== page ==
Germany: Attribution of profits of permanent establishment without personnel (court decision)

Attribution of assets, attribution of profits, and so-called “passive exit” in the case of permanent establishments without personnel

Permanent establishment without personnel (court decision)

The German Federal Tax Court (BFH) recently affirmed a decision of the Lower Tax Court of Saarland in a case concerning the attribution of assets, attribution of profits, and so-called “passive exit” in the case of permanent establishments without personnel.

The lower court suspended the enforcement of the tax assessment based on serious doubts as to the legality of the assessment, but that court has not yet addressed the ultimate legality of the assessment. Read TaxNewsFlash

The case identifying information is: file ref. 1 B 44/21 (24 November 2021). 


The taxpayer (a German limited partnership) operated a wind farm on leased property since 2011. The taxpayer's partner was a Danish partnership. The taxpayer had no staff of its own either in Germany or in Denmark. Both technical and business management were carried out by two German service companies.

Effective 1 January 2013, the Authorised OECD Approach (AOA) for attributing profits to a permanent establishment was transposed into German tax law. Accordingly, a permanent establishment is treated as a separate and independent business entity. The “significant people function” is relevant to the attribution of assets. As a result, the German tax office assumed that all assets and transactions were, contrary to previous practice, not attributable to the taxpayer's German permanent establishment (wind farm), but instead, for the first time, to the management permanent establishment in Denmark because the sole and, thus, the significant people function of the taxpayer was performed in the management permanent establishment in Denmark. As a result, all of taxpayer’s assets exited for tax purposes. Furthermore, the current loss from the year under dispute (2013) could no longer be taken into account in Germany.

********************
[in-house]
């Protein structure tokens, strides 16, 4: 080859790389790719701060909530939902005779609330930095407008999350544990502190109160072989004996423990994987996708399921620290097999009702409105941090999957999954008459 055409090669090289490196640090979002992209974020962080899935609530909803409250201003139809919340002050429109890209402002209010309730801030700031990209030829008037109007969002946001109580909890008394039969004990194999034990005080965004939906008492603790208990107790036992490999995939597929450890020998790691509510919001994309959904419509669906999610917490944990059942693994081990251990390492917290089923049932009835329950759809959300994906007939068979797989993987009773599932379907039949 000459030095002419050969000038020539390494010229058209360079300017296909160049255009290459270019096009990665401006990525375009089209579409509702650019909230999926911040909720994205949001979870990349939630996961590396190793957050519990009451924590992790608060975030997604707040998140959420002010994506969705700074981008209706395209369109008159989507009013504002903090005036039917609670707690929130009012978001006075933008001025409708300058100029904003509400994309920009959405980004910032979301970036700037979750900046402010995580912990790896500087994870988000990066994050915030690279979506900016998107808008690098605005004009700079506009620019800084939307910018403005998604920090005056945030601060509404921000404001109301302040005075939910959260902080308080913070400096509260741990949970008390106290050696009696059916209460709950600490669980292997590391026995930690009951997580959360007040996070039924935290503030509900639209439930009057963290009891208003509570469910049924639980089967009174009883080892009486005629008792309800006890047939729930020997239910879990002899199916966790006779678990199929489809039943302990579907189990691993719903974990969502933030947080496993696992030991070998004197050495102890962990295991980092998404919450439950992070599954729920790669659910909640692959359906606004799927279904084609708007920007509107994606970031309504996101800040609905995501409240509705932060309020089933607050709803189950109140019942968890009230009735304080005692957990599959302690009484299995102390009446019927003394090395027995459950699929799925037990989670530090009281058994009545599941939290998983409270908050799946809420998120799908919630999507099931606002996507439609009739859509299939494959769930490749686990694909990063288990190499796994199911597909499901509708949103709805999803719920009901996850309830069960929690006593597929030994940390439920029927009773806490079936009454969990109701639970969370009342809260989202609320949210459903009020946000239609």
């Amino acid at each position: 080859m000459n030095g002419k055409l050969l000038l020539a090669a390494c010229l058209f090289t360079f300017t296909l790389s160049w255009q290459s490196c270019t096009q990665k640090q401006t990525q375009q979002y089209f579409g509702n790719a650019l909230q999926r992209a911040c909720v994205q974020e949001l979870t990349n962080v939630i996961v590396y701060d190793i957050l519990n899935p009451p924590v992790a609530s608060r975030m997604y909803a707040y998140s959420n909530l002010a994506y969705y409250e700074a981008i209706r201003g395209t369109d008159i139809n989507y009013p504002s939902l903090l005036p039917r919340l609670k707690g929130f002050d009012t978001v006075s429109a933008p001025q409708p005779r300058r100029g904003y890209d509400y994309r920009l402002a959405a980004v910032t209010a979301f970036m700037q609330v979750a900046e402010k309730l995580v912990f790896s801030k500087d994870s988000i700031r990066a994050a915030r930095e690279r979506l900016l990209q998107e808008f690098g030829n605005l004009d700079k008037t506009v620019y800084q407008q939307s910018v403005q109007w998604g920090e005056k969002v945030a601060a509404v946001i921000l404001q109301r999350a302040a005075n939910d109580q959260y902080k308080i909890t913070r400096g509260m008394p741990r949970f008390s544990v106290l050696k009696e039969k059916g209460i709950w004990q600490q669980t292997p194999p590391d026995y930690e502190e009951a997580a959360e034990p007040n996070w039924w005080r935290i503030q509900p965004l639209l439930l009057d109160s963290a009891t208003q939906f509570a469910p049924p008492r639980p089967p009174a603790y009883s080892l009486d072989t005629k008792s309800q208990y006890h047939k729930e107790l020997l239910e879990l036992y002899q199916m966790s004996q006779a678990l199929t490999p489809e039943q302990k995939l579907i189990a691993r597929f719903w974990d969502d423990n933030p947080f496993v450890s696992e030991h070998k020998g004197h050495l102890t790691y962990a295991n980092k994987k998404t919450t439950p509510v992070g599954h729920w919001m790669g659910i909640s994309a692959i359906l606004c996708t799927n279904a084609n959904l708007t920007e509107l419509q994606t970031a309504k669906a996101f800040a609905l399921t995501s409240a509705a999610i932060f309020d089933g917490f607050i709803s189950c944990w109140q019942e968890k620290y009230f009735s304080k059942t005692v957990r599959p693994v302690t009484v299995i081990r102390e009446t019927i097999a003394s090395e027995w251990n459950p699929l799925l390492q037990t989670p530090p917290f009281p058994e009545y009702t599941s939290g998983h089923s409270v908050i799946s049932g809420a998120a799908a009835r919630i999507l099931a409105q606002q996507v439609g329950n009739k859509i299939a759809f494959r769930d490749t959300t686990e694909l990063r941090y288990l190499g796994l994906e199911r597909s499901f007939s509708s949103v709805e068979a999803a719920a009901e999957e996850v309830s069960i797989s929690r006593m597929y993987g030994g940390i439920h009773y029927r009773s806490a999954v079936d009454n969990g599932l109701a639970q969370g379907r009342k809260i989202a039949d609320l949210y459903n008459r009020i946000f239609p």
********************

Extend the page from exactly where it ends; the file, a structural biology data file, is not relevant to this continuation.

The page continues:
Lower court’s findings

The Lower Tax Court of Saarland first found that the wind farm—according to German law, as well as pursuant to the tax treaty with Denmark—involved a German permanent establishment whose income came under German tax jurisdiction. Furthermore, the wind farm's assets were also to be attributed to this German permanent establishment for the period prior to 2013.

However, in its findings, the lower court expressed the following “serious doubts” as to:

  • Whether the assets of the German permanent establishment following introduction of the AOA with effect from 1 January 2013 were now attributable to the management permanent establishment in Denmark and, as a result, this resulted in the realisation of profits through fictitious withdrawal.
  • Whether the attribution of assets according to the people function could even be applied at all in the case of permanent establishments without personnel.
  • Whether a so-called "passive exit" could occur if Germany's right to tax is excluded or restricted just through government action (i.e., due to transposing the AOA into law with effect from 1 January 2013).

In response to these questions, the court found:

  • The issue of assets (which previously were attributed to a German permanent establish­ment) possibly exiting as a result of implementing the AOA concerns cases when the permanent establishment existed already before 1 January 2013.
  • The doubt regarding attributing assets in the case of permanent establishments without personnel could also be appliable in other cases (e.g., computer servers or solar parks).
  • The doubt regarding the so-called "passive exit" could equally be transferable to other cases (e.g., concluding a new tax treaty or amending an existing tax treaty, whereby the German right to tax assets is restricted or excluded).

Read an April 2022 report [PDF 344 KB] prepared by the KPMG member firm in Germany



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